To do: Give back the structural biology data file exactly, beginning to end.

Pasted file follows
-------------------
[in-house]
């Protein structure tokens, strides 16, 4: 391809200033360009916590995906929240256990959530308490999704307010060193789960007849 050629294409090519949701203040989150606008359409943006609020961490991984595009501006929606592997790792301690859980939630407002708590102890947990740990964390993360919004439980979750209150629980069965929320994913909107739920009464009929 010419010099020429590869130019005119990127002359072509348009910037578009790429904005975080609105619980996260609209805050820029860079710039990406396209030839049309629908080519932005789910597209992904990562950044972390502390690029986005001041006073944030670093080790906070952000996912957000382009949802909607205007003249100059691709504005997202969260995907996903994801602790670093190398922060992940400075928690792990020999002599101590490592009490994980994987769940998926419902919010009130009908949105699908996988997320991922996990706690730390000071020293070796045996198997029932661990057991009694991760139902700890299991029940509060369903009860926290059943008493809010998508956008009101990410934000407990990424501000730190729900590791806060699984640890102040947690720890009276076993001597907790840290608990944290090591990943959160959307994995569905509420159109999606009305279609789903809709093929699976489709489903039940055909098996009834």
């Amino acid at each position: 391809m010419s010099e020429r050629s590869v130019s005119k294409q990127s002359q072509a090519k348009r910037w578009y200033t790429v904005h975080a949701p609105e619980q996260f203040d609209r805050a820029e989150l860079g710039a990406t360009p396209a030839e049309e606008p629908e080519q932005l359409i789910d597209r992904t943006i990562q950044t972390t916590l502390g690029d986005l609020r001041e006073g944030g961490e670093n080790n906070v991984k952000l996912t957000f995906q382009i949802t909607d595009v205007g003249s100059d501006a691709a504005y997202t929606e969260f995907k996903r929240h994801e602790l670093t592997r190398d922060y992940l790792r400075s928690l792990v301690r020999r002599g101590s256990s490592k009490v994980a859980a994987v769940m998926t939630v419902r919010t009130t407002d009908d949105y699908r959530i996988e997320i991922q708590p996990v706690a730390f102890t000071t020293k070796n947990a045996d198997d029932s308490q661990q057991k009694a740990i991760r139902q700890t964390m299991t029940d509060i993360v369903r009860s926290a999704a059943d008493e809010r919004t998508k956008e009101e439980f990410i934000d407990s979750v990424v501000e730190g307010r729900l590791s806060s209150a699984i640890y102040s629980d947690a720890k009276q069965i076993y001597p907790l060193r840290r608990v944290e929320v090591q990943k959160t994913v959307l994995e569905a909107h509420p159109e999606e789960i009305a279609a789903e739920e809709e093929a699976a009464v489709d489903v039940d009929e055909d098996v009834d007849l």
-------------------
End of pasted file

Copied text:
[in-house]
């Protein structure tokens, strides 16, 4: 391809200033360009916590995906929240256990959530308490999704307010060193789960007849 050629294409090519949701203040989150606008359409943006609020961490991984595009501006929606592997790792301690859980939630407002708590102890947990740990964390993360919004439980979750209150629980069965929320994913909107739920009464009929 010419010099020429590869130019005119990127002359072509348009910037578009790429904005975080609105619980996260609209805050820029860079710039990406396209030839049309629908080519932005789910597209992904990562950044972390502390690029986005001041006073944030670093080790906070952000996912957000382009949802909607205007003249100059691709504005997202969260995907996903994801602790670093190398922060992940400075928690792990020999002599101590490592009490994980994987769940998926419902919010009130009908949105699908996988997320991922996990706690730390000071020293070796045996198997029932661990057991009694991760139902700890299991029940509060369903009860926290059943008493809010998508956008009101990410934000407990990424501000730190729900590791806060699984640890102040947690720890009276076993001597907790840290608990944290090591990943959160959307994995569905509420159109999606009305279609789903809709093929699976489709489903039940055909098996009834």
């Amino acid at each position: 391809m010419s010099e020429r050629s590869v130019s005119k294409q990127s002359q072509a090519k348009r910037w578009y200033t790429v904005h975080a949701p609105e619980q996260f203040d609209r805050a820029e989150l860079g710039a990406t360009p396209a030839e049309e606008p629908e080519q932005l359409i789910d597209r992904t943006i990562q950044t972390t916590l502390g690029d986005l609020r001041e006073g944030g961490e670093n080790n906070v991984k952000l996912t957000f995906q382009i949802t909607d595009v205007g003249s100059d501006a691709a504005y997202t929606e969260f995907k996903r929240h994801e602790l670093t592997r190398d922060y992940l790792r400075s928690l792990v301690r020999r002599g101590s256990s490592k009490v994980a859980a994987v769940m998926t939630v419902r919010t009130t407002d009908d949105y699908r959530i996988e997320i991922q708590p996990v706690a730390f102890t000071t020293k070796n947990a045996d198997d029932s308490q661990q057991k009694a740990i991760r139902q700890t964390m299991t029940d509060i993360v369903r009860s926290a999704a059943d008493e809010r919004t998508k956008e009101e439980f990410i934000d407990s979750v990424v501000e730190g307010r729900l590791s806060s209150a699984i640890y102040s629980d947690a720890k009276q069965i076993y001597p907790l060193r840290r608990v944290e929320v090591q990943k959160t994913v959307l994995e569905a909107h509420p159109e999606e789960i009305a279609a789903e739920e809709e093929a699976a009464v489709d489903v039940d009929e055909d098996v009834d007849l």